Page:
Young non-Hispanic blacks are much more likely to be infected with HIV than any other group of young people in the United States
Non-Hispanic blacks between 19 and 24 years of age are 20 times more likely to be infected with HIV, the virus that causes AIDS, than young adults in any other racial or ethnic group in the United States, according to new estimates.
The overall HIV infection rate for young adults is 1 case per 1,000 people. However, the infection rate in this age group among blacks is 4.9 per 1,000, compared to a rate of 0.22 per 1,000 for all other races of similar age, researchers have shown.
The findings, reported in the American Journal of Public Health, are based on a random sample of more than 13,000 19- to 24-year-olds who agreed to be screened for HIV infection as part of the National Longitudinal Survey of Adolescent Health, or Add Health Study.
Although the prevalence of HIV among young adults in the United States appears to be relatively low, "racial disparity in HIV prevalence is large and established early in life," Dr. Martina Morris, lead author of the report, told Reuters Health.
"The size of the differential was much larger than we expected, especially for this age group," added Morris, a sociologist at the University of Washington in Seattle.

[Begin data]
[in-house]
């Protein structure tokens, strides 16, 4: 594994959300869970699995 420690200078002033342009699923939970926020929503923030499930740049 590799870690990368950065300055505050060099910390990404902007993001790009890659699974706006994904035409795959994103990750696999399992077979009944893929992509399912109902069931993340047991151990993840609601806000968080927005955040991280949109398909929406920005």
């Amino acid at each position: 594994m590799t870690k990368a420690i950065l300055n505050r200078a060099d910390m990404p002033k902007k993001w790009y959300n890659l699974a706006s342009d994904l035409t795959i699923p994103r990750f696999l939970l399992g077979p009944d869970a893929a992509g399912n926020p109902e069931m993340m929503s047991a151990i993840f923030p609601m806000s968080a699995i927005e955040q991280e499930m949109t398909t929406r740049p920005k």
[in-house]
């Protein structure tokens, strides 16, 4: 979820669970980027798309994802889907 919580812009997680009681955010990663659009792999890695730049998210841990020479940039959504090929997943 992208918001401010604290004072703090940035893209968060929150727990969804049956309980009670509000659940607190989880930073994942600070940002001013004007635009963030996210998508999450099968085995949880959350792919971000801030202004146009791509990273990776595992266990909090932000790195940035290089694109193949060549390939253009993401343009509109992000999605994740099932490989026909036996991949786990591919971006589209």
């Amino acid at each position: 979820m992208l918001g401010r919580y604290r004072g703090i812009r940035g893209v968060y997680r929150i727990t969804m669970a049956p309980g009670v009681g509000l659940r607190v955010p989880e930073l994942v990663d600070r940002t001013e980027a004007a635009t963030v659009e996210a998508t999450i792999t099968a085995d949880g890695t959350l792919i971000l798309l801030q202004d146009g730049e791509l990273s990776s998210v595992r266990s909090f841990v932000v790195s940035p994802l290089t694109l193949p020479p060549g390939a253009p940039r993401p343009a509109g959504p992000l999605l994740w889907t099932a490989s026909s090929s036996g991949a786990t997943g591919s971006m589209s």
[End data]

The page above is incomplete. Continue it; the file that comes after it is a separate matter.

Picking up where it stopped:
However, the current results parallel racial disparities for other sexually transmitted diseases. For example, rates of gonorrhea are roughly 17 times higher among black youth and rates of syphilis are 12 times higher.
"We see similar disparities across a wide range of sexually transmitted pathogens, which suggests the transmission network is a likely explanation for the prevalence differentials," Morris explained.
It's known, for example, that non-Hispanic blacks are more likely to have overlapping sexual partners, a pattern researchers call "concurrent partnerships," and this may fuel the spread of infection in this group.
"A number of studies have shown that concurrent partnerships increase the connectivity of a transmission network, allowing for faster and more pervasive spread of infection," Morris said. "Bottom line: prevention research should focus on how to reduce the level of concurrent partnerships."
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